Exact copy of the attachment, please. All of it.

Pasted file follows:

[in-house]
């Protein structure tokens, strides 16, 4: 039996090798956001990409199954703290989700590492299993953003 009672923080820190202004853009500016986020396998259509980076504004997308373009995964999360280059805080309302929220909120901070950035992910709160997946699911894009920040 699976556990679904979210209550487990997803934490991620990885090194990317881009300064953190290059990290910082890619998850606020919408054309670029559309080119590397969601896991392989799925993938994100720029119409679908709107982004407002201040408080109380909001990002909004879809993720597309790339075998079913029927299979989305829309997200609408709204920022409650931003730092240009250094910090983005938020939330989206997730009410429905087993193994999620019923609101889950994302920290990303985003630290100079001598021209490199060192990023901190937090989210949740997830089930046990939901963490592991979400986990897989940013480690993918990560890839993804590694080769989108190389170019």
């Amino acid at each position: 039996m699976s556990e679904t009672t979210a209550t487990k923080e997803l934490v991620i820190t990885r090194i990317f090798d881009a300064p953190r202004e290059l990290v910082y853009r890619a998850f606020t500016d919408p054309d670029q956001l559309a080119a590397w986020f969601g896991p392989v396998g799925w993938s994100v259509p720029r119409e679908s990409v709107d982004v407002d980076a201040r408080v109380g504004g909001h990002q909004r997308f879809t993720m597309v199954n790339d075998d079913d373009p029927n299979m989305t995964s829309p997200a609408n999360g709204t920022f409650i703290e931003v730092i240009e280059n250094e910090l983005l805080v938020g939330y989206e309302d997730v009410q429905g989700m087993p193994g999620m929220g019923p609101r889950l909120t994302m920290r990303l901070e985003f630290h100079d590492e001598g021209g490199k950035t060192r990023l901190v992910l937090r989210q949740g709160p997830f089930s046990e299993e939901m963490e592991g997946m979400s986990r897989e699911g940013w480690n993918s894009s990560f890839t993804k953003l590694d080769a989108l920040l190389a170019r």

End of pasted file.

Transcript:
[in-house]
């Protein structure tokens, strides 16, 4: 039996090798956001990409199954703290989700590492299993953003 009672923080820190202004853009500016986020396998259509980076504004997308373009995964999360280059805080309302929220909120901070950035992910709160997946699911894009920040 699976556990679904979210209550487990997803934490991620990885090194990317881009300064953190290059990290910082890619998850606020919408054309670029559309080119590397969601896991392989799925993938994100720029119409679908709107982004407002201040408080109380909001990002909004879809993720597309790339075998079913029927299979989305829309997200609408709204920022409650931003730092240009250094910090983005938020939330989206997730009410429905087993193994999620019923609101889950994302920290990303985003630290100079001598021209490199060192990023901190937090989210949740997830089930046990939901963490592991979400986990897989940013480690993918990560890839993804590694080769989108190389170019």
């Amino acid at each position: 039996m699976s556990e679904t009672t979210a209550t487990k923080e997803l934490v991620i820190t990885r090194i990317f090798d881009a300064p953190r202004e290059l990290v910082y853009r890619a998850f606020t500016d919408p054309d670029q956001l559309a080119a590397w986020f969601g896991p392989v396998g799925w993938s994100v259509p720029r119409e679908s990409v709107d982004v407002d980076a201040r408080v109380g504004g909001h990002q909004r997308f879809t993720m597309v199954n790339d075998d079913d373009p029927n299979m989305t995964s829309p997200a609408n999360g709204t920022f409650i703290e931003v730092i240009e280059n250094e910090l983005l805080v938020g939330y989206e309302d997730v009410q429905g989700m087993p193994g999620m929220g019923p609101r889950l909120t994302m920290r990303l901070e985003f630290h100079d590492e001598g021209g490199k950035t060192r990023l901190v992910l937090r989210q949740g709160p997830f089930s046990e299993e939901m963490e592991g997946m979400s986990r897989e699911g940013w480690n993918s894009s990560f890839t993804k953003l590694d080769a989108l920040l190389a170019r």